And I hope people will visit the videos that are on singlepayeraciton.org to show how many of his colleagues react when they’re confronted with a reporter asking the question, “The majority of the American people, doctors and nurses want this system. They want free choice of doctor and hospital. They want the insurance companies displaced with full single payer. Why aren’t you for it?” You look at their faces as they try to squirm out of that. That’s the moral position. They know it. But they’re caving into the enormous lobbying power of the drug and insurance companies, which are deploying over 2,000 full-time lobbyists on Capitol Hill as we speak.
AMY GOODMAN: Dennis Kucinich, your response? And also to Jane Hamsher, founder of Firedoglake, who asked if you were going to be giving back the money to people who gave to you all over the country because you said you would not support healthcare reform without a public option?
REP. DENNIS KUCINICH: First of all, with respect to Jane Hamsher, I talked to her yesterday, and I also indicated through my campaign early yesterday that anybody who contributed, you know, with the hopes that I was going to vote against the legislation unless it had a public option, that of course they’re going to get their money back, because I changed my position.
Now, with respect to what Ralph Nader just said about the need to keep a strong public—a strong single-payer campaign going, absolutely. I mean, you know, I haven’t changed my position one bit on single payer. I’m not suddenly saying, “Oh, gee, this for-profit model is something we ought to consider.” I don’t like it. I just want to make sure that everyone understands that the minute this bill is done, reforms within the context of a for-profit system, we have to accelerate that, and at the same time, a parallel track of continuing to pursue single payer. I agree with Ralph Nader on that.
RALPH NADER: Imagine, the system costs twice as much per capita, about $7,600 per capita, than similar—than single-payer systems in Canada and Germany and France. They cover everybody for half the price per capita that we’re paying here, when 50 million people aren’t covered and thousands die every year. Eight hundred die every week, because they can’t afford health insurance to get treatment and diagnosis. And we’ve got—
AMY GOODMAN: Ralph Nader, what about the fact that—
RALPH NADER: —hundreds of billions of dollars in Afghanistan and Iraq.
AMY GOODMAN: What about the—
RALPH NADER: Really, it’s time for the American people to get upset.
AMY GOODMAN: Ralph Nader, what about the fact that thirty more million people will be covered under this, no matter how much you feel it is lacking, under this healthcare reform bill?
RALPH NADER: First of all, that won’t even begin until 2014, 180,000 dead Americans later. Second, there’s no guarantee of that. The insurance companies can game this system. The 2,500 pages is full of opportunities and ambiguities for the insurance companies to game the system and to make it even worse.
And let’s say there are more people covered, right? Well, they’re being forced to buy junk insurance policies. There’s no regulation of insurance prices. There’s no regulation of the antitrust laws on this. Everything went down that Dennis was fighting for. There’s no regulation that prevents the insurance companies from taking this papier-mâché bill and lighting a fire to it and making a mockery of it. There’s no shift of power. There’s no facility to create a national consumer health organization, which we proposed and the Democrats ignored years ago, in order to give people a voice so they can have their own non-profit consumer lobby on Washington.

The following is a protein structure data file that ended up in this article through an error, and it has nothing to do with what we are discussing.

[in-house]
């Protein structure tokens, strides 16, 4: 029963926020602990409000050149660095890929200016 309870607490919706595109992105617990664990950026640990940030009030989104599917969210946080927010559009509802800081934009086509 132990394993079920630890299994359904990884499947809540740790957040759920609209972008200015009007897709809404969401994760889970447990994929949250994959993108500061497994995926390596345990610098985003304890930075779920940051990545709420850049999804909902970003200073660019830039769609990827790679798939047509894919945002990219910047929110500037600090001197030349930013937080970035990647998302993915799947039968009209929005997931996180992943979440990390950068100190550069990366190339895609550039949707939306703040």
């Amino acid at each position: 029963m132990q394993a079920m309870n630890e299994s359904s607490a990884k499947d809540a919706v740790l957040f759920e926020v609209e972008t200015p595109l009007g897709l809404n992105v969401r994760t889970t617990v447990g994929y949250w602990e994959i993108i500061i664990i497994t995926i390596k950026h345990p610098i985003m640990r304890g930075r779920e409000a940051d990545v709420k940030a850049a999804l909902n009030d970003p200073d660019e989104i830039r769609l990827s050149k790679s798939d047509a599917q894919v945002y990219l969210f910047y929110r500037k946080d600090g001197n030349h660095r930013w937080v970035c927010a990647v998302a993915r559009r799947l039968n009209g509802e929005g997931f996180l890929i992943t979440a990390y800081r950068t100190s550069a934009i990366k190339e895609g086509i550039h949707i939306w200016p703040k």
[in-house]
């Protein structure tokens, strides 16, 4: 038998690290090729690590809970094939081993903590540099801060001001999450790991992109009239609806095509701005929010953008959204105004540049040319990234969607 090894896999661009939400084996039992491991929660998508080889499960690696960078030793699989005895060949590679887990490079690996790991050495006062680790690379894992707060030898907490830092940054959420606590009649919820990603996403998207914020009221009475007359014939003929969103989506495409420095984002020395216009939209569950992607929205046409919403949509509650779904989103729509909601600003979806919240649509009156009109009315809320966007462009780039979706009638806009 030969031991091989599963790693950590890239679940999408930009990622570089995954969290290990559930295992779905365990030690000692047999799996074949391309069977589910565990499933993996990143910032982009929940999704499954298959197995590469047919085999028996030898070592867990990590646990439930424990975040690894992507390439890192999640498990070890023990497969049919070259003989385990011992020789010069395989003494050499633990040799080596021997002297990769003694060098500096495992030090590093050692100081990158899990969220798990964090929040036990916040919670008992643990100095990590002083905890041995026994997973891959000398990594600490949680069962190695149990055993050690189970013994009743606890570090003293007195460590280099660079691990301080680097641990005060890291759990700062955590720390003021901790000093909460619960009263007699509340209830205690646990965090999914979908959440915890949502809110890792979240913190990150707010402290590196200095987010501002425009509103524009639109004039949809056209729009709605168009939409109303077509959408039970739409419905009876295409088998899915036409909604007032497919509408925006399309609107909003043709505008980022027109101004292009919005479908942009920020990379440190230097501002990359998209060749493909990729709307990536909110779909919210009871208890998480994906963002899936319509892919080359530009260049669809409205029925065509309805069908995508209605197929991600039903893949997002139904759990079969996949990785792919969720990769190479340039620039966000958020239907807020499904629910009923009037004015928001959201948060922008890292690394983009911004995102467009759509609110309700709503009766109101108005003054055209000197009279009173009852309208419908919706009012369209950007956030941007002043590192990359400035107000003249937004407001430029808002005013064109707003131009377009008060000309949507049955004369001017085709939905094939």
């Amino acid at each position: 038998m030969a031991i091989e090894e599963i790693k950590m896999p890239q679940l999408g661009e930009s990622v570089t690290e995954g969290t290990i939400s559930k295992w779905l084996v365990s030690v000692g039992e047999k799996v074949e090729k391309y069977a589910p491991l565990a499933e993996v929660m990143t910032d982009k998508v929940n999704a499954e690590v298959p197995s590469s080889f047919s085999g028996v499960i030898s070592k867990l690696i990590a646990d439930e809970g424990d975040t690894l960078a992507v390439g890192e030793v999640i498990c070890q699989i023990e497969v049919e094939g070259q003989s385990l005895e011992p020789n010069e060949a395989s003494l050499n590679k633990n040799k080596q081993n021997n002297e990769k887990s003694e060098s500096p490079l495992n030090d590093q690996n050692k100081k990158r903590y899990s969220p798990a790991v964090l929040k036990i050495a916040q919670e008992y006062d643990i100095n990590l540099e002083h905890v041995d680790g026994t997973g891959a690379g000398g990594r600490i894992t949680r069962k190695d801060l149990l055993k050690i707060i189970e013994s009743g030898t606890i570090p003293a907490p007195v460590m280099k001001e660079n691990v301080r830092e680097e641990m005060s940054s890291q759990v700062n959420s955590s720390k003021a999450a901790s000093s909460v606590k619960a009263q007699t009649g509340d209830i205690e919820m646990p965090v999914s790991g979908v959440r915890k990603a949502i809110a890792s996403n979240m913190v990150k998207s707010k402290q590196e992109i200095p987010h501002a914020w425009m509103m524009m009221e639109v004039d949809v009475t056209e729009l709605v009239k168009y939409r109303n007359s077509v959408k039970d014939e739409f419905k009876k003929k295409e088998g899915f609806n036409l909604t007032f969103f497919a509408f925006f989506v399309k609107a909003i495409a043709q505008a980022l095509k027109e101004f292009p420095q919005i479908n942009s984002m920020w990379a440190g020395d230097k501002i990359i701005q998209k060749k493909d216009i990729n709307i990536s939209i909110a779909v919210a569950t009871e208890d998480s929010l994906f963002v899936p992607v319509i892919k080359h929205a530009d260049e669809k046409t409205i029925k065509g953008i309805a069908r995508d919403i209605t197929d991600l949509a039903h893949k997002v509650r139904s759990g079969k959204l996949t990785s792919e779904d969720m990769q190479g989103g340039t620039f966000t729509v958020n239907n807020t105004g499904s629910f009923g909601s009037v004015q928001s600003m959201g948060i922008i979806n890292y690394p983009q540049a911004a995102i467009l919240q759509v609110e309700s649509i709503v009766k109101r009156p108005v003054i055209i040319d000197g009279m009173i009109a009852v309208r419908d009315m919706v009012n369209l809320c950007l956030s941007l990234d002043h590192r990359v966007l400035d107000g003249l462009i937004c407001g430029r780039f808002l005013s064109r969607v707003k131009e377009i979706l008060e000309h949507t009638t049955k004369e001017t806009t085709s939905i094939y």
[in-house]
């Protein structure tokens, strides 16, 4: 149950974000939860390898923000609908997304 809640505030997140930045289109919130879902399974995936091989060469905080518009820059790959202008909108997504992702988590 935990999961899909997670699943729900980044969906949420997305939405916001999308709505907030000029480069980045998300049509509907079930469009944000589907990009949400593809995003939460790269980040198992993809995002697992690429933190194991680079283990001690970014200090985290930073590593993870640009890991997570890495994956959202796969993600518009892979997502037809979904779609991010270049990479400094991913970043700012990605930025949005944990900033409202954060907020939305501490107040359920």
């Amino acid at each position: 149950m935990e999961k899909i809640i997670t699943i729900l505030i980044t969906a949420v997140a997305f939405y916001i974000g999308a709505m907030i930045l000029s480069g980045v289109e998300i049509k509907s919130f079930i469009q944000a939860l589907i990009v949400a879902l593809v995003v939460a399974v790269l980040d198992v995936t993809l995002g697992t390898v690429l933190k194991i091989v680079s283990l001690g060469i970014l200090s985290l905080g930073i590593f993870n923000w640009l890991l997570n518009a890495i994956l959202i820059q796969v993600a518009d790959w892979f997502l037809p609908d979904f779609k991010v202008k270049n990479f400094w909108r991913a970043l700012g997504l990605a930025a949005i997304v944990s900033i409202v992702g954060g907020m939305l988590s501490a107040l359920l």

AMY GOODMAN: Dennis Kucinich, let me ask you something.
RALPH NADER: This is really a disaster.
AMY GOODMAN: Let me ask Congress member Kucinich, do you think if President Obama had done the same arm twisting and enormous pressure and paying attention and speaking to legislator after legislator on this, if he had done this at the point where single—where public option was on the table, it would have made a difference, if he had weighed in like this before?
REP. DENNIS KUCINICH: I think that right after the swearing in of President Obama, there was a climate for transformational change. I think it’s still there. And I think the President could really be instrumental in bringing about just about any kind of change that he wants. For whatever reason, he decided to carefully construct a plan that would admit no chance for any real challenge to the market structure of private, for-profit insurance companies. And, you know, and he’s worked very tightly within that system. That’s a choice that he made. And during the campaign, you know, he made it very clear that he wasn’t for single payer. He made it very clear that he was looking at reforms within the context of the for-profit system. I mean, that’s a choice that he made. And, you know, it’s not the choice that I would have made, but he’s the president. And if his presidency is on the line, he made the choice for that. But at the same time, we have to look at the consequences of what happens if it fails.
And, you know, one of the things that Ralph Nader said—you know, you have to keep in mind, Ralph, that the House did pass, three weeks ago, a bill that for the first time took away the antitrust exemptions that insurance companies had. You know, we’ll have to see what happens with it in the Senate. It’s interesting that it passed without virtually any recognition in the larger media. It’s as though that was chopped liver. That was a big deal.